Thick as a foggy, drizzly night: smoky-spicy split peas

February 23, 2010

This is a new recipe I discovered from Tom Philpott in Grist Magazine. It is thick, and smokey, and really good when you’ve got a chill in the bone and need something that will stick to the ribs. If you eat it with rice (or another grain) you’ve got a complete protein in combination with the split peas. I never liked split peas but with this new discovery I’m quite a fan. Buy some really good smoked Spanish paprika and the recipe will hum.

“Mise en place: (A French cooking term that essentially means, “getting your shit together”):

1. 1.5 cup split peas, rinsed and picked through for rocks

2. 1 large onion, 1 large carrot, 1 large celery stalk, chopped. (This flavor-building mixture is called a mirepoix in French; it is a great thing).

3. 2-4 cloves garlic, minced. (I use four.)

4. 4.5 cups water or homemade stock.

5. Some decent extra-virgin olive oil; and the best olive oil in the house (don’t worry if you don’t have a special bottle).

6. Something spicy/smoky: 2 teaspoons of Spanish smoked paprika (pimenton de la Vera, available where good spices are sold); or 1-2 minced chipotle peppers, dried and re-hydrated in hot water or canned. Alternately, a few slices of good quality bacon (i.e., from pastured hogs) could be chopped and added to the mirepoix (number 2 above).

7. Something acidic, like a wedge of lemon or some wine vinegar.

8. Good sea salt and a pepper grinder.

9. Something green, like flat-leaf parsley or even arugula. To be chopped while peas are cooking.

10. A little crushed red chile pepper, optional but really nice.

Process:

Cover bottom of a medium heavy-bottom pot with your everyday olive oil. Turn heat to a gentle medium. After a minute, add the miroepoix vegetables (hold off on the garlic; it burns easily). Cook, stirring often, for ten or so minutes, until veggies are soft but not browned. If they threaten to turn brown, turn heat down a little. Add the garlic and the paprika or chipotles. Cook, stirring, until garlic perfumes the air, a minute or so. Note the beautiful red hue everything has turned. Add the peas, stir to mix with the veggies. Add the water or stock; bring to boil; cover; turn heat to low; let simmer.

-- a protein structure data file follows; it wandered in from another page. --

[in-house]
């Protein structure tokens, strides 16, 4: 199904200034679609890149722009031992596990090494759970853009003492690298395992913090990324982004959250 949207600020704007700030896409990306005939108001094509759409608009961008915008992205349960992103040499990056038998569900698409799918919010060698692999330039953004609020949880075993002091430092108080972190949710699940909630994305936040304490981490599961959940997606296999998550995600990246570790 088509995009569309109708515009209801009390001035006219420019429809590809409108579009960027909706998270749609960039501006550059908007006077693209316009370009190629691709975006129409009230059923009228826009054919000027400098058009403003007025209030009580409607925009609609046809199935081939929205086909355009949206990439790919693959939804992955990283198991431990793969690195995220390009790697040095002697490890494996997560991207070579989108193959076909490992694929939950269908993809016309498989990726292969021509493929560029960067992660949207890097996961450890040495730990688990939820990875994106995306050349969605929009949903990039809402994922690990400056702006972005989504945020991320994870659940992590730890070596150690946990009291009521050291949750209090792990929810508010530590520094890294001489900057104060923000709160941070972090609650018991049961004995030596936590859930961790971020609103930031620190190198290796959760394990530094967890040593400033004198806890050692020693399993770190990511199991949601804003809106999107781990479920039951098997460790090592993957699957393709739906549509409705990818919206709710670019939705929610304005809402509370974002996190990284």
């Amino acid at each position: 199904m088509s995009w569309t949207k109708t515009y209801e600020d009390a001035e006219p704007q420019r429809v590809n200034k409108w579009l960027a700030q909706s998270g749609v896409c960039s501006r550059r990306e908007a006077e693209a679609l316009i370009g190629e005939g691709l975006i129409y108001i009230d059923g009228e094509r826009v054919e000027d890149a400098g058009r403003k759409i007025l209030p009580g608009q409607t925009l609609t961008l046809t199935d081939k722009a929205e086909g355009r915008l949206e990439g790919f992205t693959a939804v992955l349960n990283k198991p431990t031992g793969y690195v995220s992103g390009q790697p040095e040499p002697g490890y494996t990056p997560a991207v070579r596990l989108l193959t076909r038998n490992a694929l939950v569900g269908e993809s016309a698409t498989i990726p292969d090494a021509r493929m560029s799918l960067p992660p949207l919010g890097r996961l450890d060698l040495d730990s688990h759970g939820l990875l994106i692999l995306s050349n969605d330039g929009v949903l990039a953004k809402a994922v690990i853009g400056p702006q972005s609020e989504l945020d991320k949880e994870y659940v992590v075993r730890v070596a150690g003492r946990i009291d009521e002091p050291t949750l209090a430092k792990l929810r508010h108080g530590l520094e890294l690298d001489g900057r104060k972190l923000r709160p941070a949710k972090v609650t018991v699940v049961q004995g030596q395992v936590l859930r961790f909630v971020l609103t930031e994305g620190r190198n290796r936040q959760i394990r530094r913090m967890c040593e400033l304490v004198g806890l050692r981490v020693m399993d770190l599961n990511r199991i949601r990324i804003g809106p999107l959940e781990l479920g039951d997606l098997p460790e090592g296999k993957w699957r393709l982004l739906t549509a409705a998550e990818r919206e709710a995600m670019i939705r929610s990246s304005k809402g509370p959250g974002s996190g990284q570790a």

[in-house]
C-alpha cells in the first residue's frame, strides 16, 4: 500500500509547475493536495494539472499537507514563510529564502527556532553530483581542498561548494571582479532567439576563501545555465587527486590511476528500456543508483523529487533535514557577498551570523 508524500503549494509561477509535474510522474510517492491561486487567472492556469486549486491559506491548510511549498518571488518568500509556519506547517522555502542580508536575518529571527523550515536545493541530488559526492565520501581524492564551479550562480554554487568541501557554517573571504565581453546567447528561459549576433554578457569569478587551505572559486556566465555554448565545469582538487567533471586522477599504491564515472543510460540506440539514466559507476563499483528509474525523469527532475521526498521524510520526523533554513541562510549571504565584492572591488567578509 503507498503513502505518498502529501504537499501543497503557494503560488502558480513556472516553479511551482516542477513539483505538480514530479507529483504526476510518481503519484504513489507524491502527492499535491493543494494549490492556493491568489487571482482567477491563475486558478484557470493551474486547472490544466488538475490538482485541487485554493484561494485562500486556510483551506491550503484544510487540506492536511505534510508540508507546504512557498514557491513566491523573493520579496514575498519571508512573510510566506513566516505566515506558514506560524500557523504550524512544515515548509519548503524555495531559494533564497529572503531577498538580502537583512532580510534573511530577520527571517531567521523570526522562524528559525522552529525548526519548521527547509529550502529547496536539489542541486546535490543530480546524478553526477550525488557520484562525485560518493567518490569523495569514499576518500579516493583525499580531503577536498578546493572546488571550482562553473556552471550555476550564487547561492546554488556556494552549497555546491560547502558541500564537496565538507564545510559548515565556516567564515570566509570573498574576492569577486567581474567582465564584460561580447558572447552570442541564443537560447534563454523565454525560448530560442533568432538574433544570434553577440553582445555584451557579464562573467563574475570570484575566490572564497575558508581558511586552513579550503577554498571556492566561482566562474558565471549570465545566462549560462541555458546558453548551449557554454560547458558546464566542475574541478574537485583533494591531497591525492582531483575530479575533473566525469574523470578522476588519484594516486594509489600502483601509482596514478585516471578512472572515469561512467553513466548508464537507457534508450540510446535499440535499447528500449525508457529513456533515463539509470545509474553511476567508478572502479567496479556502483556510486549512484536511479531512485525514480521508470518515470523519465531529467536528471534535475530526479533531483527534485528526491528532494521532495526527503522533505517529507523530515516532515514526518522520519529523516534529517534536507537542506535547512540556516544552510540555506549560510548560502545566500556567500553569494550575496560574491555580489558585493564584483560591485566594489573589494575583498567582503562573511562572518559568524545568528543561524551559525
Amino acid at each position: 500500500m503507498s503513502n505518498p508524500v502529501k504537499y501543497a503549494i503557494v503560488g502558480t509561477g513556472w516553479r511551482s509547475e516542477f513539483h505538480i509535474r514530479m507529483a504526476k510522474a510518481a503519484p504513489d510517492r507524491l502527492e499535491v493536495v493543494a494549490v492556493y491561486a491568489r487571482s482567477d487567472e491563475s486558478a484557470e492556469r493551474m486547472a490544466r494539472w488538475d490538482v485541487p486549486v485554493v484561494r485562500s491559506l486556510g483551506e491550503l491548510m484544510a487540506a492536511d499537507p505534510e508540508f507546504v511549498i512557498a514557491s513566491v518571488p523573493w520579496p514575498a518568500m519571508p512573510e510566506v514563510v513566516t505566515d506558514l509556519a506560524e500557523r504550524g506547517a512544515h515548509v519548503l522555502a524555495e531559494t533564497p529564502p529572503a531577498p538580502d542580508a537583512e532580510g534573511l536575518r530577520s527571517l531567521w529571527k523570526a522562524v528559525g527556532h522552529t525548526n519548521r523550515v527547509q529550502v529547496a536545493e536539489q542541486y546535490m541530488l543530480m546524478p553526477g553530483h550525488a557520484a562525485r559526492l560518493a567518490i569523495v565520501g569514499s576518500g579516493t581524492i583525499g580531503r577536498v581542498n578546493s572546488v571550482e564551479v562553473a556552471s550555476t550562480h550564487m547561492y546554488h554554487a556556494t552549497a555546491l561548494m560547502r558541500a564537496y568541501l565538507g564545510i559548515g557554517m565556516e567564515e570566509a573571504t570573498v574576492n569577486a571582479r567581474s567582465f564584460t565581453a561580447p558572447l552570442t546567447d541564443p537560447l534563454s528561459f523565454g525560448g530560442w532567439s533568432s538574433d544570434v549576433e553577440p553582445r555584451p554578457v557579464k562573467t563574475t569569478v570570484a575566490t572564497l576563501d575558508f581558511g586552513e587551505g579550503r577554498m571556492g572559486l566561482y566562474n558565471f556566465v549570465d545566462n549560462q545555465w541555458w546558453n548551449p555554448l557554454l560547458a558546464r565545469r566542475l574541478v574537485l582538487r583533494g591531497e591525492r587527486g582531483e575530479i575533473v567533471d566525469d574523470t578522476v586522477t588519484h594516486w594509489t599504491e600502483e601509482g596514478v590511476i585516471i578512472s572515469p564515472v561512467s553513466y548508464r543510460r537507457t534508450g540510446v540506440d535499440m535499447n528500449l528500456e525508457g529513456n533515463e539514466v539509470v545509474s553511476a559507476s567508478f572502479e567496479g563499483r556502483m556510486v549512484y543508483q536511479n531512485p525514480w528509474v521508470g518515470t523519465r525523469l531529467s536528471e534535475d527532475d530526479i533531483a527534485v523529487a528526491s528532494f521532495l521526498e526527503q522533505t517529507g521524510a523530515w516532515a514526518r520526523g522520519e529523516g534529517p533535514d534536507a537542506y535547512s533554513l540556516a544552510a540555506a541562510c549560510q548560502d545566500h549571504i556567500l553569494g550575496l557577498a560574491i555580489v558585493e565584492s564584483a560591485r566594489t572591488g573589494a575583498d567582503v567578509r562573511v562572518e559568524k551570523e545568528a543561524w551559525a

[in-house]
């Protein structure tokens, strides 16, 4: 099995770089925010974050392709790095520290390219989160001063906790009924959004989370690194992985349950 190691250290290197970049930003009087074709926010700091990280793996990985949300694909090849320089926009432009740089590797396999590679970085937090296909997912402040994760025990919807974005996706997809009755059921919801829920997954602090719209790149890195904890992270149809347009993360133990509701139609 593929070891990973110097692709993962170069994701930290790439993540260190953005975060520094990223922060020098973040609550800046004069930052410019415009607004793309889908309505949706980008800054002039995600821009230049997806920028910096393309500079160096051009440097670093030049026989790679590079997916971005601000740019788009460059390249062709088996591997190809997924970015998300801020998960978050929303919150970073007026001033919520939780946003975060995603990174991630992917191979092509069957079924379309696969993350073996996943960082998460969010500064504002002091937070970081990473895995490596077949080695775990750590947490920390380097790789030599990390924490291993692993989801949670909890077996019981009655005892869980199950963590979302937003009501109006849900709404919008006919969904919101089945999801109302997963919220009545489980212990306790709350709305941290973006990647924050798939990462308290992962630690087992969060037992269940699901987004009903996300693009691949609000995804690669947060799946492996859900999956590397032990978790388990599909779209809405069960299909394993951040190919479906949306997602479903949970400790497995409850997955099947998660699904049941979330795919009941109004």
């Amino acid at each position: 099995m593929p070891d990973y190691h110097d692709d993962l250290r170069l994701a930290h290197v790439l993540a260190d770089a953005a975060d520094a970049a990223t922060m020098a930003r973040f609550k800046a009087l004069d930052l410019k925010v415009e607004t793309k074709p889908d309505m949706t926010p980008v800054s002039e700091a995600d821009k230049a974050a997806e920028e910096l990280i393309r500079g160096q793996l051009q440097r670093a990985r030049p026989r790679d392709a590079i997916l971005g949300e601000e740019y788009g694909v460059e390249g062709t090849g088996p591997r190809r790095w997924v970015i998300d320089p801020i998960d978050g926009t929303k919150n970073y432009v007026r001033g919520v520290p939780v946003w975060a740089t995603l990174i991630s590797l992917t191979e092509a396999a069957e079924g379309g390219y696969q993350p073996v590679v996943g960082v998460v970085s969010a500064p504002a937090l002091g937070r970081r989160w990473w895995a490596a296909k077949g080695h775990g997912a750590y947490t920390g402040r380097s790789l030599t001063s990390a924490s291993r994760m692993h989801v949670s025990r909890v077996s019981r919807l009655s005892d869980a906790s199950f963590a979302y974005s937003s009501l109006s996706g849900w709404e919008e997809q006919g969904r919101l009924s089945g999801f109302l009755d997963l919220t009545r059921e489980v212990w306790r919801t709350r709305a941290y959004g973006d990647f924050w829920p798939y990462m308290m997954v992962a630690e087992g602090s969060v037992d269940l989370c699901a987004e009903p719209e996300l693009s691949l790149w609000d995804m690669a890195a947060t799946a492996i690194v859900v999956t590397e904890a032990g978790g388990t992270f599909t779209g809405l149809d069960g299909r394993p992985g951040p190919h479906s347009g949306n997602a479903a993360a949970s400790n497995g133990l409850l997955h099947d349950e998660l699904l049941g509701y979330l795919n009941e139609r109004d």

As the peas cook, check them every few minutes. If they seem on the verge of drying out, add some hot water or stock. While they’re cooking, chop about half a bunch of parsley or a several arugula leaves for garnish. The peas should be done in about an hour, maybe a little less. They are ready when they are very soft. Their collapse should be complete, catastrophic, abject: like a Democratic Senator confronting a question of principle.

When they are done, add a vigorous twist or three of black pepper, and taste. They will taste quite flat. Stir in a teaspoon of salt, and marvel at the flavors that emerge. Now add a small amount of acid—a teaspoon or so lemon juice or vinegar. You don’t want it to taste lemony or vinegary; you just want the acid to balance the flavors. Taste again and adjust for salt, pepper, and acid. More smoked paprika could be added at this stage, if desired.

To serve, ladle into warm bowls over brown rice or toasted crusty bread. Drizzle with the best olive oil you have—this dish will showcase its flavor—add a dash of crushed chile flakes, and a good sprinkle of chopped greens.

This dish goes with malty, lightly hopped brown ales like Bell’s Best Brown; and with rustic, simple red wines. I’ve been enjoying the 2008 Vin de Pays du Vaucluse ($10), bottled for the great wine merchant Kermit Lynch.”

Advertisements

2 Responses to “Thick as a foggy, drizzly night: smoky-spicy split peas”


  1. Thanks Ruth!!!! Congrats on the new Blog. I am going to make this just as soon as I get my mise en place. xoxoxo


  2. It’s a good goal for all of us!


Leave a Reply

Fill in your details below or click an icon to log in:

WordPress.com Logo

You are commenting using your WordPress.com account. Log Out / Change )

Twitter picture

You are commenting using your Twitter account. Log Out / Change )

Facebook photo

You are commenting using your Facebook account. Log Out / Change )

Google+ photo

You are commenting using your Google+ account. Log Out / Change )

Connecting to %s

%d bloggers like this: